55. 55. Network Economics as a Determinant of Industry Conditions <ul><li>Tend to be winner take all market </li></ul><ul><li>Powerful network economics are important ,positive feedback loop tend to operation relative to buyer s and suppliers </li></ul><ul><li>Trick is to find right strategy in order to set up positive feedback loop </li></ul>
  56. 56. Globalization And Industry Structure <ul><li>Advantage of national differences in cost and quality of factors of production, example: Boeing </li></ul><ul><li>From national markets that have distinct entities and isolated from trade barriers, barriers of distance ,time and culture to a system in which national markets are merging into huge global market </li></ul><ul><li>Consumer use same basic product offerings (only global market) </li></ul>
  57. 57. Globalization And Industry Structure <ul><li>Crucial for company to recognize that industry’s boundary do not stop at national borders </li></ul><ul><li>Shift from national to global markets has intensified competitive rivalry in industry after industry </li></ul><ul><li>Rate of innovation affect competitive intensified </li></ul><ul><li>Even globalization has increased both threat of entry and intensity of rivalry, it has also created enormous opportunities </li></ul>
  58. 58. The Nation-State and Competitive Advantage <ul><li>Despite globalization, many of most successful companies still cluster in small number of countries </li></ul><ul><li>Need to understand how national factors can affect competitive advantage </li></ul><ul><li>Also known as diamond model </li></ul><ul><li>Four attributes of a nation-state that have important impact on global competitiveness </li></ul>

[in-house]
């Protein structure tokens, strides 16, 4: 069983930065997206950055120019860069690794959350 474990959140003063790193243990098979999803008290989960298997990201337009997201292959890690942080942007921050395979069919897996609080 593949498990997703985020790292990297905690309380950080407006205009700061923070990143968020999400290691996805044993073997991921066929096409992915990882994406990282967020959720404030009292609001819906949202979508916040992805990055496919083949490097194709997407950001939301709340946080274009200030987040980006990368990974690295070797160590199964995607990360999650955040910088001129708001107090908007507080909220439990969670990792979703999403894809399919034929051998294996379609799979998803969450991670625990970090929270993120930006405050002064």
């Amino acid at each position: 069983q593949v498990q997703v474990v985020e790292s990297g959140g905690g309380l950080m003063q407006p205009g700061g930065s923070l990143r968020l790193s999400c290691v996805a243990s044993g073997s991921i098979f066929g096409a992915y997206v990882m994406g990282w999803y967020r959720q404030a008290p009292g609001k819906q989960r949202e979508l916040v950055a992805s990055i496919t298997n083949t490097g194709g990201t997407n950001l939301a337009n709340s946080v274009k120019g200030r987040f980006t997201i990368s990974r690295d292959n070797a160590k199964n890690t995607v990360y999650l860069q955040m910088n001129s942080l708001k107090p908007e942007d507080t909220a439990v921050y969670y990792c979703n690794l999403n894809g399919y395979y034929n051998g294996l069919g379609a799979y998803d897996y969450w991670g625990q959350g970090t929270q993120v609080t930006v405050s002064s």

59. 59. The Nation-State and Competitive Advantage
  60. 60. The Nation-State and Competitive Advantage <ul><li>Factor endowments </li></ul><ul><ul><li>Prime determinant of competitive advantage </li></ul></ul><ul><ul><li>Basic factors (e.g.: land, labor), Advanced factors (e.g.: physical infrastructure, managerial sophistication) </li></ul></ul><ul><li>Local demand conditions </li></ul><ul><ul><li>Get competitive advantage if local consumers are demanding and sophisticated </li></ul></ul><ul><ul><li>Local consumers pressure local companies to meet high quality standard and produce innovative products. </li></ul></ul>
  61. 61. The Nation-State and Competitive Advantage <ul><li>Competitiveness of related and supporting industries </li></ul><ul><ul><li>Presence in country of suppliers or related industries that are internationally competitive </li></ul></ul><ul><ul><li>Example: technological leadership in U.S semiconductor provide the success in personal computers </li></ul></ul><ul><li>Strategy, Structure and Rivalry </li></ul><ul><ul><li>Different management ideologies which either help or don’t help them build national competitive advantage </li></ul></ul><ul><ul><li>Domestic rivalry create pressures to innovate, to improve quality </li></ul></ul>
  62. 62. The Nation-State and Competitive Advantage <ul><li>Nation can achieve international success in certain industry is function of combined impact of factor </li></ul><ul><li>Government can influence each of four components either positively or negatively </li></ul>